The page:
To say it’s been a tough year for everyone would be an understatement. With coronavirus completely changing the way society functions in the UK, more people are feeling stressed than ever before. A recent study showed that those working on the frontline in healthcare are more susceptible to feelings of stress, depression and anxiety because of the added pressure of COVID-19 (Link
October was World Mental Health Day, but that doesn’t mean the focus on mental health is for one day. We wanted to pull together some general tips on relaxing during the downtime between shifts, so you can face work feeling refreshed and in a better state of mind.
This is in no way a replacement for mental health support and advice, so if you think you need to see a professional, please get in touch with your local GP who can put you through the relevant support system. There are also mental health charities across the country which can provide support. Please click the link below for the full list on the NHS website.
Mental Health Helplines / Charities
We would also like to mention Able Futures, a non-profit support service which Kare Plus has worked with throughout 2020 to bring free support and advice to our healthcare workers across the United Kingdom. Working alongside the Department of Work and Pensions, Able Futures provides free guidance and support to help you manage mental health conditions such as anxiety, depression and stress. If you would like to find out more about Able Futures, please click the link below.
Create an in/out of work routine
One of the best bits of advice you can take into any role is to visualise two versions of yourself, a work version and a home version. Healthcare can be a tough job and many nurses, HCAs and homecarers face issues and scenarios that many people would never even consider. Being able to switch off your work side will enable you to dissociate and relax once you are out of the working environment.
Creating a structured work routine will further reinforce this, as your body and mind works better to a routine. You could associate being at work with drinking your morning coffee or tea or maybe even having breakfast, whatever fits you should work perfectly fine though. It’s also important to have a wind down routine after work, so you can get out of the mentality of being at work. It could be a few minutes to sit and reflect during your journey home, or even a nice long shower afterwards. Winding down in this manner will enable you to enjoy your time off work while at home.
Find what helps you relax
Everyone relaxes in different ways, it’s what makes every one of us unique. Whether it’s watching the soaps, doing some gardening or even listening to heavy metal, doing the things we enjoy is a great way to reduce stress levels. Whatever your preferred method is, it’s likely that it will encourage the production of dopamine in the brain, which is a hormone that promotes happiness.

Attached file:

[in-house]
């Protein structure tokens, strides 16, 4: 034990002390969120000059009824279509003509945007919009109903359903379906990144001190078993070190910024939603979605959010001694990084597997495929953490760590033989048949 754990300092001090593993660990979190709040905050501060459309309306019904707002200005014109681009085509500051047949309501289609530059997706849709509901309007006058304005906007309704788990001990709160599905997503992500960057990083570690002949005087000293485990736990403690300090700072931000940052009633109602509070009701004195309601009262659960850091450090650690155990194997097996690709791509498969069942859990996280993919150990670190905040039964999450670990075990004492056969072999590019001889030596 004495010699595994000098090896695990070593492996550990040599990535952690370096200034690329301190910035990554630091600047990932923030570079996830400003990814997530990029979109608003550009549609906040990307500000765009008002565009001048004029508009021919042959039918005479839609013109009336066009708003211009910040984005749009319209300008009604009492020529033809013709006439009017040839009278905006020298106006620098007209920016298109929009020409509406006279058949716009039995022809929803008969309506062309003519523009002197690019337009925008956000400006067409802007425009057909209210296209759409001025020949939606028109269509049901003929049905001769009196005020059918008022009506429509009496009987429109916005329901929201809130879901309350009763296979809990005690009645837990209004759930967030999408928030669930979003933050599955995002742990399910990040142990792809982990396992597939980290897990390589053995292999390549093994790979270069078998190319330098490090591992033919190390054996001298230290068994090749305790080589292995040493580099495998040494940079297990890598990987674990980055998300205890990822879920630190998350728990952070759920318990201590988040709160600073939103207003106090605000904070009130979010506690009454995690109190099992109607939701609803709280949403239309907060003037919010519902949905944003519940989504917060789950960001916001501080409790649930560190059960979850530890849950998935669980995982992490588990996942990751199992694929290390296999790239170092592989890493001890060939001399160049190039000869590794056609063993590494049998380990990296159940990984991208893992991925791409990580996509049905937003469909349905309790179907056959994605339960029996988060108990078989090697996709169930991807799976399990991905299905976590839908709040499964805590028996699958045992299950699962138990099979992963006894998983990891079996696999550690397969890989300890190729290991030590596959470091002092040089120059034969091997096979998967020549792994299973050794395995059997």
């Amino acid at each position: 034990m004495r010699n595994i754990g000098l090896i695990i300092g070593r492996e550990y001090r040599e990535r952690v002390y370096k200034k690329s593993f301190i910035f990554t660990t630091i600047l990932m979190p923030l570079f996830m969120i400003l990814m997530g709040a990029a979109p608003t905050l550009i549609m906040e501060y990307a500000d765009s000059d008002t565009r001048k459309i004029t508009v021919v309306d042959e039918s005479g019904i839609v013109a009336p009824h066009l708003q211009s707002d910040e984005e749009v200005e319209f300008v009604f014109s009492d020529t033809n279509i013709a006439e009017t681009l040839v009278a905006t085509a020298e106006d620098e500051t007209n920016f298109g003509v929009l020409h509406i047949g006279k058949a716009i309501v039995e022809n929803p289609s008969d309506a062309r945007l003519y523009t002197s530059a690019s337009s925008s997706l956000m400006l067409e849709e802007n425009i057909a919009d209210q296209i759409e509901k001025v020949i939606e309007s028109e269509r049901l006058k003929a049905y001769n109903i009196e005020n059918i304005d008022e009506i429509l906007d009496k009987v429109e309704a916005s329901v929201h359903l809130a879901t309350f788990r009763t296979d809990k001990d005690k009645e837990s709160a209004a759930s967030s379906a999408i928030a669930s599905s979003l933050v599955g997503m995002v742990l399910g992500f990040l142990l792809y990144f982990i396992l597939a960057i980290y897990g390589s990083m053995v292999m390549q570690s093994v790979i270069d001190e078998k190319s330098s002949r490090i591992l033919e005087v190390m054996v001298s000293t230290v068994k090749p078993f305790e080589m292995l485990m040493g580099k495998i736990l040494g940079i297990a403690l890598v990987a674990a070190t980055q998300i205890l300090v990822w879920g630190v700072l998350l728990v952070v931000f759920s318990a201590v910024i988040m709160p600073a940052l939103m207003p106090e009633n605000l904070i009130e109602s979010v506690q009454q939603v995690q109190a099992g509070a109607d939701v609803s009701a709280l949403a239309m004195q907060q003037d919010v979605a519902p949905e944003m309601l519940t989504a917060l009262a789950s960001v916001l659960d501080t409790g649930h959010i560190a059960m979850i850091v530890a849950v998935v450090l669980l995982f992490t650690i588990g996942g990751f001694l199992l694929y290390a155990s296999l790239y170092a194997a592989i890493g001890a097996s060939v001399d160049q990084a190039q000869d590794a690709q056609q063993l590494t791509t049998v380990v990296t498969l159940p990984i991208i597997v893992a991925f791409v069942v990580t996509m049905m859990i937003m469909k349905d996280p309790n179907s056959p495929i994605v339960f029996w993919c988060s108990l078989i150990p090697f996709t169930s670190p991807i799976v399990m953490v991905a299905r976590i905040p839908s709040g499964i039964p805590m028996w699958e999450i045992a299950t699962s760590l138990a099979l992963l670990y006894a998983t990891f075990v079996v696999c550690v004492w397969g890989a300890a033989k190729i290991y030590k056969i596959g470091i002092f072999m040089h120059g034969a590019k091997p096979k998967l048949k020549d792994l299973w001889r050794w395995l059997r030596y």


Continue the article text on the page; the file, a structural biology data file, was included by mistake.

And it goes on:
Now you’re probably thinking - why would I want to exercise after a long shift - and that’s a fair point, but not all exercise has to be an hour-long run or a visit to the gym. There are plenty of low-impact home workout routines that will help you keep fit without having to go to great lengths. Yoga is one of the best low impact exercises available, and it is perfect for doing at home. Not only will yoga help you relax, it will also help your body destress after spending a long shift at work.
Yoga is known to help people with high blood pressure, depression, stress and aches and pains! Whilst it certainly won’t cure any serious health issues, it can help facilitate smaller improvements to joint and muscle use. If you would like to find out more, please visit the NHS Guide to Yoga page by clicking the link below.
NHS Guide to Yoga
Socialising is difficult at the moment with current guidelines and restrictions in place, but this doesn’t mean you shouldn’t spend time with friends. There are plenty of ways to talk without putting one another at risk! You could go for a social-distanced walk in the park or spend time together in a weekly group call over the internet. Socialising is a vital part of destressing as it acts as a release for any stress or problems you may have, problems that you would have internalised without spending time around friends. Socialising also increases the amount of oxytocin in the brain, a hormone which can decrease anxiety and calm your nerves.
Go for a walk
If exercise isn’t your thing, why not go for a walk? Find somewhere nice and green, take in your surroundings and process your working day or week. The physical act of walking will produce positive endorphins in your brain. You can even combine socialising and walking for an extra boost of endorphins and oxytocin, providing you the perfect opportunity to wind down from a hectic work week!
We understand that it’s been a hectic year for everyone, and the entire team at Kare Plus truly appreciates the hard work and support of key workers across the country throughout this pandemic. We hope that this list of ways to destress has helped you; if you have your own ways of destressing, then please let us know in the comments!
Additional Tools / Support
Our Frontline provides one-to-one, round-the-clock support to frontline healthcare, emergency, education and key workers. There are many resources and toolkits available, as well support by call or text. Click the link below to find out more.
CARE Workforce App
The CARE Workforce is a free app which features wellbeing resources such as Sleepio, Silvercloud and Daylight all year round. Search CARE Workforce on your app store to find out more or click the links below.
CARE Workforce on Google Play
CARE Workforce on Apple Store
Working alongside NHS England, The Samaritans are available 24 hours a day, 365 days a year to healthcare and social care workers who might need a safe space to offload. Their trained specialist advisers are only ever a call away on 116 123